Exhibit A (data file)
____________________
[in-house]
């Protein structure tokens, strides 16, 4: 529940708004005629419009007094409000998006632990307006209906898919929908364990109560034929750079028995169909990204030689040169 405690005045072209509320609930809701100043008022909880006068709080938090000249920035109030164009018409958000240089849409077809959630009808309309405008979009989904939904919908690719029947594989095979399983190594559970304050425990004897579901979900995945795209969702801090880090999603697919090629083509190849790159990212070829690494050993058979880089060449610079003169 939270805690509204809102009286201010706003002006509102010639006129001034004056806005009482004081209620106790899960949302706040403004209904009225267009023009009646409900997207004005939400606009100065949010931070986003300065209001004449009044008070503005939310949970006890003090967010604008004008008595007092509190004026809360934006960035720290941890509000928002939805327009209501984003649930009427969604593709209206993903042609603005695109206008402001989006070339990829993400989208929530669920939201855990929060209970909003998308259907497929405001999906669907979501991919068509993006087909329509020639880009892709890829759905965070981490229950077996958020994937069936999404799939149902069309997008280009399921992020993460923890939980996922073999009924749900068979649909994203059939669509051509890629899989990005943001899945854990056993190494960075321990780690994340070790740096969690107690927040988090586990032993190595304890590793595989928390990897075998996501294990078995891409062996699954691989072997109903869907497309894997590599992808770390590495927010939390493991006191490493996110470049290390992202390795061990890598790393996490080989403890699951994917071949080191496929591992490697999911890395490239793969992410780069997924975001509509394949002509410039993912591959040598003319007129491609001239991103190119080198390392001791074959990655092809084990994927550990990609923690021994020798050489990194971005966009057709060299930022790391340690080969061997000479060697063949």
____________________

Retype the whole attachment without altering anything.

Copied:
[in-house]
């Protein structure tokens, strides 16, 4: 529940708004005629419009007094409000998006632990307006209906898919929908364990109560034929750079028995169909990204030689040169 405690005045072209509320609930809701100043008022909880006068709080938090000249920035109030164009018409958000240089849409077809959630009808309309405008979009989904939904919908690719029947594989095979399983190594559970304050425990004897579901979900995945795209969702801090880090999603697919090629083509190849790159990212070829690494050993058979880089060449610079003169 939270805690509204809102009286201010706003002006509102010639006129001034004056806005009482004081209620106790899960949302706040403004209904009225267009023009009646409900997207004005939400606009100065949010931070986003300065209001004449009044008070503005939310949970006890003090967010604008004008008595007092509190004026809360934006960035720290941890509000928002939805327009209501984003649930009427969604593709209206993903042609603005695109206008402001989006070339990829993400989208929530669920939201855990929060209970909003998308259907497929405001999906669907979501991919068509993006087909329509020639880009892709890829759905965070981490229950077996958020994937069936999404799939149902069309997008280009399921992020993460923890939980996922073999009924749900068979649909994203059939669509051509890629899989990005943001899945854990056993190494960075321990780690994340070790740096969690107690927040988090586990032993190595304890590793595989928390990897075998996501294990078995891409062996699954691989072997109903869907497309894997590599992808770390590495927010939390493991006191490493996110470049290390992202390795061990890598790393996490080989403890699951994917071949080191496929591992490697999911890395490239793969992410780069997924975001509509394949002509410039993912591959040598003319007129491609001239991103190119080198390392001791074959990655092809084990994927550990990609923690021994020798050489990194971005966009057709060299930022790391340690080969061997000479060697063949």